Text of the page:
Gravitational Collapse in the PIM Space

All organisations have critical business processes. In today’s data driven world, business success depends on the quality of data that underpins your critical business processes, and flows between them.

On 12th Feb 2016, the UK Prudential Regulatory Authority (PRA) published a “Data Review” of how 50 firms in the Insurance Industry assess the quality of data that underpins the validity and integrity of one of their most important business processes, their Solvency II Internal Model”.

Regardless of the industry you are in, I recommend that you read the review. It contains examples of good practice, but also many “war stories” showing where firms got it wrong. One recurring theme is the failure of firms to realise the dependency between upstream and downstream business processes, and the data flow between them.

On 21st Feb 2016, I read an excellent post by Henrik Lilliendahl that I have re-blogged here. Henrik’s post deals with Product Information Management (PIM) and is completely independent of the Insurance Industry or Solvency II. Yet Henrik has summarised brilliantly the relationship between upstream and downstream business processes (business partners), and the need for a “Data Broker Service” between them.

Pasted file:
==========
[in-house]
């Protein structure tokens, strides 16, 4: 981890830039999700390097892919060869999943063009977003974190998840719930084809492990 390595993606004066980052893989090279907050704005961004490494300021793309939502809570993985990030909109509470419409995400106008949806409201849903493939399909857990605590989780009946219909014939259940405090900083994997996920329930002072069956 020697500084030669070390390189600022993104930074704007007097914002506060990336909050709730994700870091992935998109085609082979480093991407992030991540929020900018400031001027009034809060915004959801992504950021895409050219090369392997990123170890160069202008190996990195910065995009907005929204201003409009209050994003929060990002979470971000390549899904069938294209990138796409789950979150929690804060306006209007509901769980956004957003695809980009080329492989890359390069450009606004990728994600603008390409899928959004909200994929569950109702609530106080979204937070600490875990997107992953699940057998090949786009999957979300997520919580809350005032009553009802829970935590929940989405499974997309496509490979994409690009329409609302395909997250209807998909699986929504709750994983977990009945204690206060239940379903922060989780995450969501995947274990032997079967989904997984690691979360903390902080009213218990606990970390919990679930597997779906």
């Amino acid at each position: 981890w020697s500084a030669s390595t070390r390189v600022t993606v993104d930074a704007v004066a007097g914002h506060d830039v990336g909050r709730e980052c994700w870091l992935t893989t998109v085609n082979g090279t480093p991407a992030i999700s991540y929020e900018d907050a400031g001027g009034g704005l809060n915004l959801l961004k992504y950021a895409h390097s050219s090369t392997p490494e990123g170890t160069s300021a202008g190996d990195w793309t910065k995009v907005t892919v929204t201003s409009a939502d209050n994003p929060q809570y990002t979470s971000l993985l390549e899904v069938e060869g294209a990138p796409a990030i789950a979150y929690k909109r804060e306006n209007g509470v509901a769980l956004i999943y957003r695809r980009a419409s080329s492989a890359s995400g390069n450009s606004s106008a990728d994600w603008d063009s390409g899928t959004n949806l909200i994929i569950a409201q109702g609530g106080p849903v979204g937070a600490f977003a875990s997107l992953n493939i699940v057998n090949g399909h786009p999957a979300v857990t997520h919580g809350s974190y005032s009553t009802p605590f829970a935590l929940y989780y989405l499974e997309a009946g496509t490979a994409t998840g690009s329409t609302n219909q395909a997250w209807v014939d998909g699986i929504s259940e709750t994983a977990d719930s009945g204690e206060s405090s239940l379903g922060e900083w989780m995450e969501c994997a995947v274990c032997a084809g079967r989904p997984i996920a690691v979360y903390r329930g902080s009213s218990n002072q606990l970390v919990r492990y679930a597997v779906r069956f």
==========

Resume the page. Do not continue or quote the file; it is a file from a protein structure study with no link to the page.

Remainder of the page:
The previous post on this blog was called Gravitational Waves in the MDM World. Building further on space science, I would like to use the concept of gravitational collapse, which is the process that happens when a star or other space object is born. In this process, a myriad of smaller objects are gathered into a more dense object.

PIM (Product Information Management) is part of the larger MDM (Master Data Management) world. PIM solutions offered today serves very well the requirements for organizing and supporting the handling of product information inside each organization.

However, there is an instability when observing two trading partners. Today, the most common mean to share product data is to exchange one or several spreadsheets with product identification and product attributes (sometimes also called properties or features). Such spreadsheets may also contain links to digital assets being product images, line drawing documents, installation…

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